The Society for Real Vampires present the authentic Guide to Vampirism

The recent publication of Byronic Vampire Society’s ‘Guide to Becoming a Gothic Vampire‘ is a step too far in that society’s egregious attempts to overturn the time-honoured traditions of vampirism. While they may glory in ‘sex-appeal’, a ‘brooding mystique’ and ‘finding meaning’, they reject the very essence of our existence. A grievous insult to our forebears and theirs. Nor do they stop at demanding reform but stoop to the level of childish insults. Those of us who stick to the old ways are ‘shambolic cursed ravenous beasts with the sex appeal of a bent spoon covered in week old yoghurt.’ That’s exactly the look we were going for, thanks. At least we don’t wear cravats.

Let them keep their empty seductions, following the whims of fashion, allowing human desires to shape their existence, desecrating everything that is most unholy. If you would follow the old ways, this guide will return you to the traditions they have so thoughtlessly cast aside.

Vampire folklore by region - Wikipedia
  1. While our unesteemed brethren started their treatise with a guide on appropriate attire, we will not stoop to such trivialities. The only acceptable answer to the question is, in any case, grave clothes. Anything else is a meaningless dereliction of tradition. To be a real vampire, one must not be bogged down in the minutiae of appearance but rather concentrate on purpose. Why have you returned? Clearly, you have been cursed – by some vengeance-wreaking believer’s malediction, through the church’s well-deserved mandate of excommunication for your multitudinous crimes, because you are gay (gasp)*, through contact with foreigners**, through the meddling of demons or by the avenging hand of the divine – but what is expected of you? How are you to drag out your pestilential existence?


You heard me. Your primary purpose in life is the destruction and consumption of your family, friends and neighbours. Now after a few hundred years, this can get tricky so you will need to become something of an amateur family-historian. Track those bloodlines. Eradicate your kin from the earth to the hundredth remove.


The diminutive vision of family and friends as the sole victims of your blasphemous depredations must be overcome as early as possible. It is our aim to spread as much doom, decay and despair among the impoverished and malnourished citizens of our respective locales as possible. Roam the streets. Cough on stuff.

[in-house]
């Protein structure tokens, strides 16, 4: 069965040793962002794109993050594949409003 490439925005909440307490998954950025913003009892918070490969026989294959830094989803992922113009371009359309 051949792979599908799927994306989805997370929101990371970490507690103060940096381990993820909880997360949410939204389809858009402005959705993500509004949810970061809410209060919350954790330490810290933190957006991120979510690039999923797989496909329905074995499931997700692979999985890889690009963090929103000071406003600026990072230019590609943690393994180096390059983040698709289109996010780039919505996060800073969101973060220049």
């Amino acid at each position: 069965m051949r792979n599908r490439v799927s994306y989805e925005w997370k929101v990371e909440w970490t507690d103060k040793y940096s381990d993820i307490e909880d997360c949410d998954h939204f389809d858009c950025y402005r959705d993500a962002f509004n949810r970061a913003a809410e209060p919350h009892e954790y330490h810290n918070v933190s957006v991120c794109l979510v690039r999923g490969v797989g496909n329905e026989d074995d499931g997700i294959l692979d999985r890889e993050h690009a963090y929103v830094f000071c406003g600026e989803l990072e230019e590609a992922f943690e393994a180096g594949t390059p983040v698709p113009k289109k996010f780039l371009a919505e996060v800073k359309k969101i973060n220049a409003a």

We can’t all be apex predators all at once. It is a time-honoured right of vampirism to also be annoying. Degrading the quality of life of those around you until they long for the night-time visitation of death’s dark minister… that’s the vampire way. Have you considered any of the following successful methods, deployed by forebears and compatriots?

  • Turning into a giant chicken and pecking people
  • Pinching people
  • Interrupting card parties
  • Pestering livestock
  • Running through the streets creating a ruckus
  • Antagonising dogs
  • Stealing grapes, apples and nuts

Innovation is, in this one instance, acceptable. Although tradition can never lead you wrong.

2. The reprobates at the Byronic Vampire Society pay so little heed to the essence of our purpose that they simply make no mention of the methods in which death can be dealt. They simply assume some kind of nauseous sensuality. We do not bite people sexily in the neck with elongated canines here. And if a single one of you mentions ‘phallic fangs’, I will personally come and rip your throats out with my decaying hands.

The time-honoured manner of dealing death to those who should tremble at your name is to sneak in through the window, creep up to their bed and lie on top of them. In a sexy way? God forbid. Satan too. No, go and place the whole weight of your festering corpse atop their body until they cannot breath but are instead surrounded by the miasma of the grave. You may gnaw on them then, I suppose, at your will.

Standing around the coffin of a vampire

3. There are practicalities to be considered as the Byronic Society rightly note. However, as in all other things, their conclusions are entirely erroneous. Rid your mind of fabulous estates, hill-top castles, baroquely decorated ‘apartments’. There is only one place suitable for a true vampire to dwell and only a degenerate modern sparkler would feel the need to seek some other place of repose. You were buried in your grave and you will live in it.